Mass media promote specified norms of attractiveness and the ideal female body and women can engage in certain behaviors, which in their opinion could help them to achieve this ideal body . Such behaviors may be attributable to comparing oneself to unrealistic ideals while depreciating one’s attractiveness, and include: a greater interest in nutrition, calorie counting, dieting, weight control methods, increased physical activity, excessive focus on body image, emotional lability related to eating and body perception, the desire to control one’s body dimensions and weight, high competitiveness and perfectionism, as well as the need for control (cf. [2,3,4]). The above symptoms were classified by Ziółkowska  as elements of anorexia readiness syndrome (ARS) defined as “a set of indicators in the cognitive, emotional, and behavioral spheres of functioning giving rise to suspicion of abnormality in meeting one’s nutritional needs and in one’s attitude to one’s body” (p. 37).
Substantial research on ARS has been devoted to the extent of this phenomenon among adolescent and adult people. Factors that may lead to body dissatisfaction and, in the long term, to eating disorders, include sociocultural factors (cf. [2, 5, 6]) and personality traits (cf. [4, 7, 8]). However, in previous investigations those factors were examined separately. The present study focused on sociocultural factors and personality traits jointly in order to determine significant ARS predictors.
Personality determinants of ARS
One of the personality models used in body image research is the Five-Factor Model , which consists of neuroticism, extraversion, agreeableness, conscientiousness, and intellect/openness to experience [9,10,11]. Research into the Big Five  has revealed that various personality traits have been significant in explaining body dissatisfaction, and especially neuroticism was relevant [12, 13] that: (1) was associated with perceiving one’s own body as larger than it is objectively over time ; (2) predicted body image dissatisfaction in men and women ; (3) predicted investment in body image and self-consciousness of appearance ; (4) was linked to actual-ideal weight discrepancy ; (5) was useful in explaining emotions related to depression caused by ideal self-discrepancies ; (6) was associated with eating disorders and low self-esteem ; (7) was a significant risk factor for eating disorder symptoms .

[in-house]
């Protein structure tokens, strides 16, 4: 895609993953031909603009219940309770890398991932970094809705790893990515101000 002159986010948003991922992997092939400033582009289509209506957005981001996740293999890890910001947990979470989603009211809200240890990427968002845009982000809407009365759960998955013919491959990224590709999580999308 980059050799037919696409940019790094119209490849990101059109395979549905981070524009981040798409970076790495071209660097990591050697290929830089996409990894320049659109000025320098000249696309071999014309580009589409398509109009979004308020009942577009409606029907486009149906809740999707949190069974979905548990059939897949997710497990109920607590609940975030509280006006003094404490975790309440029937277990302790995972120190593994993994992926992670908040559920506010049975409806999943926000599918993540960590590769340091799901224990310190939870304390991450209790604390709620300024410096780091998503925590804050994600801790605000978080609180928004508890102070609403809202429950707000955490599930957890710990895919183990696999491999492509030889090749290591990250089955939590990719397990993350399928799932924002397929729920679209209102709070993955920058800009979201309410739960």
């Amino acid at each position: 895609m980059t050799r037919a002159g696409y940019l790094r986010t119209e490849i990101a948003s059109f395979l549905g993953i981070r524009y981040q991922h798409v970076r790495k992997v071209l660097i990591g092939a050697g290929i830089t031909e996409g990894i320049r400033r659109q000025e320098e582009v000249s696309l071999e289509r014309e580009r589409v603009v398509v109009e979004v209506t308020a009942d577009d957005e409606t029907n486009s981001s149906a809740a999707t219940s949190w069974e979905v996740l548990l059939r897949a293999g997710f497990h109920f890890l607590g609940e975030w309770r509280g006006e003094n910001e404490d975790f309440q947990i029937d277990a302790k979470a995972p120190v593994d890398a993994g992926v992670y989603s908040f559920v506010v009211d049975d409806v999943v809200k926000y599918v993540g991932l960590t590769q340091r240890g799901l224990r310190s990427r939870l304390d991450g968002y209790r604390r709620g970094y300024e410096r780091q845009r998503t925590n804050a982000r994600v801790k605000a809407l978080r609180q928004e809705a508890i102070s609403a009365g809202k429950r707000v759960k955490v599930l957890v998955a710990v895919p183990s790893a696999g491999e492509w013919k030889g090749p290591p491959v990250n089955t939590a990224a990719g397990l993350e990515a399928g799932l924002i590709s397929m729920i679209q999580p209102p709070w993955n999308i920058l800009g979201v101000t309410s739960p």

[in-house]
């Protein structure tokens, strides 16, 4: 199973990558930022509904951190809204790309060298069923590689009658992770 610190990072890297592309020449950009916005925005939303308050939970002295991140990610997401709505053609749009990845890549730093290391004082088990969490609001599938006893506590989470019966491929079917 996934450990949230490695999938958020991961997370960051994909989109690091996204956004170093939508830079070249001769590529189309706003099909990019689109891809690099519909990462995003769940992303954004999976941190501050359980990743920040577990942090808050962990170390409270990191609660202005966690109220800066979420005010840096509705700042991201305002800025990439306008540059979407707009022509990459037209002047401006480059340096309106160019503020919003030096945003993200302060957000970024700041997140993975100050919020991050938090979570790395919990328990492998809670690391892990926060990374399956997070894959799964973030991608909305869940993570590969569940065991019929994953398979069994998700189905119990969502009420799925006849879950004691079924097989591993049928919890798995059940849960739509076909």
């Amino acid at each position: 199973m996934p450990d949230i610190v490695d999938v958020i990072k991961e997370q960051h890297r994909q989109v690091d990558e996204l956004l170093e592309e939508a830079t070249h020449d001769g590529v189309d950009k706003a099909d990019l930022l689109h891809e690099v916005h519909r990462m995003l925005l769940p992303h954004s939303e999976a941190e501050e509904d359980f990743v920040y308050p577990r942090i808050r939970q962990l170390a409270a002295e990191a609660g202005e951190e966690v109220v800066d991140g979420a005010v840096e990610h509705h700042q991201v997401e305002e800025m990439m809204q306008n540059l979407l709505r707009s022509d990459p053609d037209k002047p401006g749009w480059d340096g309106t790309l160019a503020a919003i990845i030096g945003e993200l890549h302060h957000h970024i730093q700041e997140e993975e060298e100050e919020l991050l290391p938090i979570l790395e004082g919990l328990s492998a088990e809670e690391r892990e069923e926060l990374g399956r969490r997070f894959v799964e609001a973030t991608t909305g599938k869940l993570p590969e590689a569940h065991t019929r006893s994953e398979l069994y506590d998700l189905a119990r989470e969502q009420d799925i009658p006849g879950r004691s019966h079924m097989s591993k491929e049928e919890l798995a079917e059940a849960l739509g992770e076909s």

The trait of neuroticism (vs. emotional stability) comprises emotional instability, oversensitivity, the tendency to experience negative emotions, adjustment and resilience to stress . Due to the tendency to experience negative emotions and dissatisfaction, neuroticism may be linked to negative body image (cf. ). Therefore, it would be worthwhile to examine the role of neuroticism in the development of ARS before the onset of a major eating disorder. Indeed, neuroticism appears to be a trait of special importance to disturbed body image, and ultimately to eating disorders (cf. [7, 12, 18]).
Sociocultural factors as determinants of ARS
Body image perception in women is determined by various factors, that could labeled as sociocultural factors, and include: the assimilation of media influence and the internalization of the media body ideal [13, 19], the family environment [4, 20, 21], peer pressure among youth [22, 23], and cultural influence .
Thompson and collaborators , who termed sociocultural factors attitudes, distinguished: (1) internalization; (2) pressures from sociocultural norms; (3) seeking information about body image. The attitudes adopted by people are affected by the mass media, which promote certain norms of physical attractiveness (cf. [25, 26]). In conjunction with some physical characteristics (e.g., BMI) and psychological factors (e.g., ideal self-discrepancies, personality traits), media plays an important role in one’s body image (cf. [1, 27]).
The internalization of the thin ideal contributes to postponing the satisfaction of basic needs (e.g., food) and lowers the awareness of one’s own body in women . The body ideal present in culture may affect body perception leading to objectification  and an instrumental attitude (using the body for attaining certain goals and benefits). According to the study of Młożniak and Schier , objectified body perceptions tend to be more severe in those who described their bodies as, e.g., a machine, instrument, or object .